Contrary to popular beliefs, Office Politics exist not because it is human nature.

Let me explain with a factual example.

It is a fact that the Sun rises from the East every morning.

However, if I can show you, just for one day, that the Sun rises from the West one morning; even if it doesn’t happen the very next day, this isolated incident simply means one thing and one thing only:

That the Sun rises from the East every morning is no longer a fact.

Similarly, if I can show you just one example that with 2 human beings, there is no politics between them, then it is not true that human nature created it or that there is no such thing as zero office politics.

There are numerous examples of business partners, family businesses, even small teams in the world that operated without office politics. It just gets much harder when the team grows in size as the job of interviewing and assessing candidates falls on the shoulders of different HR interviewers with different perspectives, opinions, experiences, skills and biases.

Office Politics

Colleagues pretending to gossip about their Operations Manager, Susumu Narato-san; in front of him.


One famous global company I know, rotated their hiring managers every other weekends at their walk-in interviews.


Because of the sheer size of their teams, more than 7,500 staff, they had to replace their headcount with 750 new hires per year with just 10% attrition, just to maintain status quo. That’s hiring 2 per day throughout the year.

That’s a feat not many organisations are well equipped to achieve easily. And to make matter worst, they needed to interview thousands per day during their recruitment exercise. As a result, there is interview fatigue and hence needed to roster employees to handle separate campaigns on weekends to avoid burnout.

This compounded the problem, because different hiring managers have different opinions, views, perspectives and sensing skills.

As a result, they hire based on appearance and standard interview questions rather than CORE VALUES that are aligned with their corporate values. This inconsistent assessments brought upon different personality types and behaviors to the team, resulting in different opinions, values and subsequent behaviors.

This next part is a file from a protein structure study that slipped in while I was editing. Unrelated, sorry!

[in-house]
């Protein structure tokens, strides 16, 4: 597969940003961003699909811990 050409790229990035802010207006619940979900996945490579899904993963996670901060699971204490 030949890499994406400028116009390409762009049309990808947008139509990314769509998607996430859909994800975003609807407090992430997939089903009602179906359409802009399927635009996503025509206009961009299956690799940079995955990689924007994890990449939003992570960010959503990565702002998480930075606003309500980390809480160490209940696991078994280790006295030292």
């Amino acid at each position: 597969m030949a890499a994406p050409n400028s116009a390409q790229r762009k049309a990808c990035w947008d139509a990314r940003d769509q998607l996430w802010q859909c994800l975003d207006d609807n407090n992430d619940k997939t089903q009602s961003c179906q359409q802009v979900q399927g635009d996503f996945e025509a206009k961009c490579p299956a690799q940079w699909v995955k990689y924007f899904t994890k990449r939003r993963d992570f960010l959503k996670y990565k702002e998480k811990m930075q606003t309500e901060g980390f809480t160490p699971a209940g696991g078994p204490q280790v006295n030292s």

Peoples’ Values drive how they behave in a social environment which is their true self.

Peoples’ values drive what they feel are important to their lives.

Values drive decisions around what is “valuable” to them. Hence the term “Values”

Decisions drive corresponding behaviors.

When we understand a persons’ values at work and at home, it’s a lot easier to predict how they will behave innately when confronted in a situation where their natural innate mechanism is to behave a certain way.

Take for example:

Someone who values the freedom to make their own decisions.

Given any significant choices that this person has to make, it is unlikely they will follow any material instructions with blind faith. They will desire, in their innate being, to make up their own minds about whether to do or not to; to take actions or not to, regardless of what they are being told. This value of freedom is utmost in their behaviors that any push for them to concede to decisions they did not buy into or micro-managing them on a daily basis, stifle their natural self.

Not right. Not wrong.

Just how they prefer to be.

The best way to manage around someone who values freedom, is to literally give them space and freedom to make up their own minds.


This is when clashes in values and misunderstanding happens.

If I do not even know that my subordinate or colleague values freedom, and I try to enforce or push a decision through without using a consultative or collaborative approach, it will backfire. The result is resentment, frustrations and in extreme cases leave an emotional and traumatic experience. This is the start of politics, where they vent their frustrations to others about bosses or colleagues being forceful or inconsiderate at work. This misunderstood episode eventually leads to tale wagging around water cooler and discussions over luncheon.

Office politics starts from misunderstanding of each others values and what others considered to be the appropriate way to communicate or solve a problem based on what they feel is important or of “value” to them.


Traditional way of interview assessments rely on HR Interviewers to assess the values and attitude of the candidates in a formal interview. Both parties arrive at the interview prepared to “suss” each other out.

The interviewer has already reviewed the resume, perhaps with an attached photograph profile and have already made some preliminary assessments based on what they have read.

The candidates is prepared to present the best of themselves, which in most cases, aren’t the normal day to day behavior they are accustomed to.

Herein lies the Human Bias already. (Look out for our next newsletter about Avoiding Human Bias at Interviews)